[by Dean Smith] Sergeant Leo Major (1921 – 2008) served in the Canadian army during World War II and Korea. He served in the Regiment de la Chaudiere during World War II. Oddly, he accomplished something that in many ways resembles Gideon’s defeat of the Midianites in Judges 6 and 7. In that account, God called Gideon to lead an army and drive the Midianites out of Israel. Gideon who was more coward than warrior, raised up an army of 22,000 men. But God said that was too many, so Gideon gave permission for any who were fearful to leave. Twelve thousand men left that same day.
[by Dean Smith] In my previous post, I talked briefly about America’s changing religious landscape. In 2007, 78.4% of Americans identified themselves as Christian. By 2014 that number had shrunk to 70.6%. The vast majority of the decline occurred in the liberal mainline denominations whose membership numbers are in a free fall and as well the Catholic church. Meanwhile those who classified themselves as having no religious association including agnostics, atheists and any who answered “none” when asked their religious affiliation increased over that same period from 16.1% to 22.8%. However, while pouring through the data, the Daily Beast uncovered an interesting tidbit. They found that nearly 50% of the people who had been raised in a “none” religious homes now associated with a religion.
[by Dean Smith] Rush Ministries (Reaching Unchurched Students for Him) just held a major evangelistic event in Thomaston, Georgia on May 5th, 2015, where according to reports over 950 people accepted Christ. The goal of the organization, that was formed in 2004, is to equip and motivate students to share their faith with other students. Over 7,000 people attended this year’s event that featured Sadie Robertson of Duck Dynasty fame and more recently Dancing with the Stars. She apparently even showed off some dance moves. Other speakers included Lecrae, a Grammy winning Christian rapper. His song Anomaly was #1 on Billboard’s top 200. Both Lecrae and Robertson shared their testimony.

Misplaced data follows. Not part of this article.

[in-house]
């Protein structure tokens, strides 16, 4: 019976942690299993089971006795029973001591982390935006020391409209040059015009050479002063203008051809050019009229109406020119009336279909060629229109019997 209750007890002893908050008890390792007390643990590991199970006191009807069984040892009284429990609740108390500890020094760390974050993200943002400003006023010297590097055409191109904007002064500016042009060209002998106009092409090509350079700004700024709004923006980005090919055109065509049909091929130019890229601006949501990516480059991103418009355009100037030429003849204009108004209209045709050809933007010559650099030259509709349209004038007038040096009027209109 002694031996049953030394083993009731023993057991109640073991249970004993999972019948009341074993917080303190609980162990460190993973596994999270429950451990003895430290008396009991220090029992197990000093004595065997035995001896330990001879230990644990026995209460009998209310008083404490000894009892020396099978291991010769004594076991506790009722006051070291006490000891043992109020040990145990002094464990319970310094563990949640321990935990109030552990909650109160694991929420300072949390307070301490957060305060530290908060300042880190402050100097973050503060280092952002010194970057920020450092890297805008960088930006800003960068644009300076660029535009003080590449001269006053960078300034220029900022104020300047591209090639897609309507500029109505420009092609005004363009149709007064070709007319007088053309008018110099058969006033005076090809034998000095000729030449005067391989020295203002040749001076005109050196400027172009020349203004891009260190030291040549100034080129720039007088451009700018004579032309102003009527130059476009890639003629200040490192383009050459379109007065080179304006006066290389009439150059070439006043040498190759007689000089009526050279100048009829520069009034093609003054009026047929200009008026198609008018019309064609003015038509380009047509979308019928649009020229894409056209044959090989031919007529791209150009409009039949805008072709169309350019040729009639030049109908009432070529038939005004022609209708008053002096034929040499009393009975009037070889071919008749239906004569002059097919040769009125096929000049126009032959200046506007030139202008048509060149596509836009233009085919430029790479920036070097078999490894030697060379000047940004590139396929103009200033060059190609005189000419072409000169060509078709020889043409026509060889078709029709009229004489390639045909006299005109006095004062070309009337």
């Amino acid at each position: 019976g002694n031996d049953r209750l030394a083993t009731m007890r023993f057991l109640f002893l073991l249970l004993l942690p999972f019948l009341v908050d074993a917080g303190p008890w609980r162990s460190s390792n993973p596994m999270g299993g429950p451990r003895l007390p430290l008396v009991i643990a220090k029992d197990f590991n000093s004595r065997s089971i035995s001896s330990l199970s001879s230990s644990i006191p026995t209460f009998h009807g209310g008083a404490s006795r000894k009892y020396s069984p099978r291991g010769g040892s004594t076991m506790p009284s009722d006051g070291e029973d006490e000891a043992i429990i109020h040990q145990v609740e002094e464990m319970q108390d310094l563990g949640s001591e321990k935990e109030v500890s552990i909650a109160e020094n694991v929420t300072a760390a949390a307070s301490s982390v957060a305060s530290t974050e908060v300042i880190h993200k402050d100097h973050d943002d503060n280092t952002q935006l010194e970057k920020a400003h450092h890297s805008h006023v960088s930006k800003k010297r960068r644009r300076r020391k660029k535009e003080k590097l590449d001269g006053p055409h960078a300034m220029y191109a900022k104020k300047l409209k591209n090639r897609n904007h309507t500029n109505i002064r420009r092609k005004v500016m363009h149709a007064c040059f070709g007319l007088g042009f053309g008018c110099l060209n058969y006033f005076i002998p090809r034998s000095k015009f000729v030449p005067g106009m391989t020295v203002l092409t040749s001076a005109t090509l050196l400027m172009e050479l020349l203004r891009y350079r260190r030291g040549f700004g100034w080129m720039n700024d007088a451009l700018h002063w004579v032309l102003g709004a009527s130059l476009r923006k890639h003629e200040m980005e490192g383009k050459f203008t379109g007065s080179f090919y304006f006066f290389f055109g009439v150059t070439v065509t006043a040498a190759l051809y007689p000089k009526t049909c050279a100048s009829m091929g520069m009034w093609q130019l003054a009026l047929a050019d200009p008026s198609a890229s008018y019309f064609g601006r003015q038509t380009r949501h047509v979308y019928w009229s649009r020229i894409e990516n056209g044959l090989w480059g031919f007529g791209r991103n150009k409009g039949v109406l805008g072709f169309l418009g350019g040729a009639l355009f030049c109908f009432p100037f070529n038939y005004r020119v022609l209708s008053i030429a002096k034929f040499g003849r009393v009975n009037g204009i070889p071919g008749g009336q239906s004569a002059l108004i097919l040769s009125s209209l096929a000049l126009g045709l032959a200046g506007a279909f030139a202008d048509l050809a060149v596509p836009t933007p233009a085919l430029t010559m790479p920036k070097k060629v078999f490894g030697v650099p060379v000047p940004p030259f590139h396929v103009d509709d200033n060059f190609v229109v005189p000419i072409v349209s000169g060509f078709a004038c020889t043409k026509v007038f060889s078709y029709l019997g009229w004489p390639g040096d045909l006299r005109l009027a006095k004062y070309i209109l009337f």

[by Dean Smith] An interesting story has emerged about one of the Muslim terrorists killed in the attack on a Mohammad drawing event held in Garland, Texas, Sunday, May 3,2015. The event sponsored by the American Freedom Defense Initiative was offering a $10,000 reward for the best caricature of Muhammad. Elton Simpson, 30, along with his roommate Nadir Soofi, 34 ,were shot by a police officer when the heavily armed duo launched their attack on the event. If the officer had not stopped the two, many of the 200 people attending would have undoubtedly been either killed or injured.
[by Sandy McIntosh] Are you failing? I hope so. A new book “Roadmap” presents a road trip as a life. A real trip has risk, adventure, detours, and new friends and ideas. Traveling on the shortest, fastest route is a business trip, how truck drivers pay their bills. A successful life is the same. We can make all the approved life choices; school, marriage, career, car in the driveway. But a sterile, straight-line, quick march to the grave is a profoundly failed life. In Roadmap “That Leave it to Beaver suburban lifestyle went belly up with the rotary phone” (p12). In the Bible, it’s “the god of this world.”
[by Earl Blacklock] Eddie Rickenbacker. World War I fighter ace, race car driver, survivor. And devout Christian. What a life he led! Working from the time he was 13 after the death of his father, he suffered a severe injury that laid him up in the hospital for weeks. There he chose to devote the next stage of his life to the fledgling automobile industry. He had been smitten by a thrilling ride in a Ford runabout which traveled at more than ten miles per hour. By 1911 he was driving race cars at the Indianapolis Speedway. By 1915 he had a four car racing team, and he developed techniques to reduce time in the pits which saved 30 seconds at a time. In 1916, he won more than half of the major races he entered.
You may have read articles, complete with images, showing whales with legs. Scientists claim they have found the fossilized remains of half whales, half animals that were the halfway point — a transition — as animals moved to the ocean to become whales. If you visit any number of museums such as the Paris Natural History Museum, Canadian Museum of Nature, New York’s American Museum of Natural History and Australia’s Melbourne Museum, you will find drawings or even full-sized plaster replicas of these walking whales on display as evolutionary evidence. At first glance those pictures look convincing, but all is not as it seems.